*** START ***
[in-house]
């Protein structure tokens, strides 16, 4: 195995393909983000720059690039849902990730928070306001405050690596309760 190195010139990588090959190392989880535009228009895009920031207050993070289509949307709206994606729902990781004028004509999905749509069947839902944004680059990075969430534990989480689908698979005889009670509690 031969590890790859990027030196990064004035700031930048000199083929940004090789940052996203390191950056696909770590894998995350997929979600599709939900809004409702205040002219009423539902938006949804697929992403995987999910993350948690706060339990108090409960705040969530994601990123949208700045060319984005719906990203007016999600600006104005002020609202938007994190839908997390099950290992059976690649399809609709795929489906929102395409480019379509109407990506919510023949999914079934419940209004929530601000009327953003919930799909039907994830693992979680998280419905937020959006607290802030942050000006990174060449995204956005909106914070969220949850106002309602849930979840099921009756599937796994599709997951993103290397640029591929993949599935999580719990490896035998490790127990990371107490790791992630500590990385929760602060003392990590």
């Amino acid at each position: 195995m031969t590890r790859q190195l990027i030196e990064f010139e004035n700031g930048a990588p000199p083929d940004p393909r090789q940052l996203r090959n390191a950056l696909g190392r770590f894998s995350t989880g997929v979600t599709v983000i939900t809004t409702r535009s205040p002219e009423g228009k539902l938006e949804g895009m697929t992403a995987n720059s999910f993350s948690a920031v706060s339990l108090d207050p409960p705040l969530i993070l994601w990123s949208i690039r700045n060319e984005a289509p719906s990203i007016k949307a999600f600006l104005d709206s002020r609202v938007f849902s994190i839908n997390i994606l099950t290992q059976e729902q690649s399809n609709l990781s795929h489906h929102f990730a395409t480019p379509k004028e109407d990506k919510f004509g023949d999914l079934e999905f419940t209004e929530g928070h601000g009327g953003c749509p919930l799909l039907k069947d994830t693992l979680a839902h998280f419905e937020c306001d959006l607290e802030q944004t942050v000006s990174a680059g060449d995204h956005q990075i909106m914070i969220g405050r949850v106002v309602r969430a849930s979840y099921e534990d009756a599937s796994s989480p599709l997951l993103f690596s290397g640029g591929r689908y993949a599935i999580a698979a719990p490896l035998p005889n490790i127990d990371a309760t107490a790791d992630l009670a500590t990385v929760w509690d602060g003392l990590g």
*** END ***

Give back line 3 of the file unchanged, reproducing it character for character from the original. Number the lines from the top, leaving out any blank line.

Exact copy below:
């Amino acid at each position: 195995m031969t590890r790859q190195l990027i030196e990064f010139e004035n700031g930048a990588p000199p083929d940004p393909r090789q940052l996203r090959n390191a950056l696909g190392r770590f894998s995350t989880g997929v979600t599709v983000i939900t809004t409702r535009s205040p002219e009423g228009k539902l938006e949804g895009m697929t992403a995987n720059s999910f993350s948690a920031v706060s339990l108090d207050p409960p705040l969530i993070l994601w990123s949208i690039r700045n060319e984005a289509p719906s990203i007016k949307a999600f600006l104005d709206s002020r609202v938007f849902s994190i839908n997390i994606l099950t290992q059976e729902q690649s399809n609709l990781s795929h489906h929102f990730a395409t480019p379509k004028e109407d990506k919510f004509g023949d999914l079934e999905f419940t209004e929530g928070h601000g009327g953003c749509p919930l799909l039907k069947d994830t693992l979680a839902h998280f419905e937020c306001d959006l607290e802030q944004t942050v000006s990174a680059g060449d995204h956005q990075i909106m914070i969220g405050r949850v106002v309602r969430a849930s979840y099921e534990d009756a599937s796994s989480p599709l997951l993103f690596s290397g640029g591929r689908y993949a599935i999580a698979a719990p490896l035998p005889n490790i127990d990371a309760t107490a790791d992630l009670a500590t990385v929760w509690d602060g003392l990590g």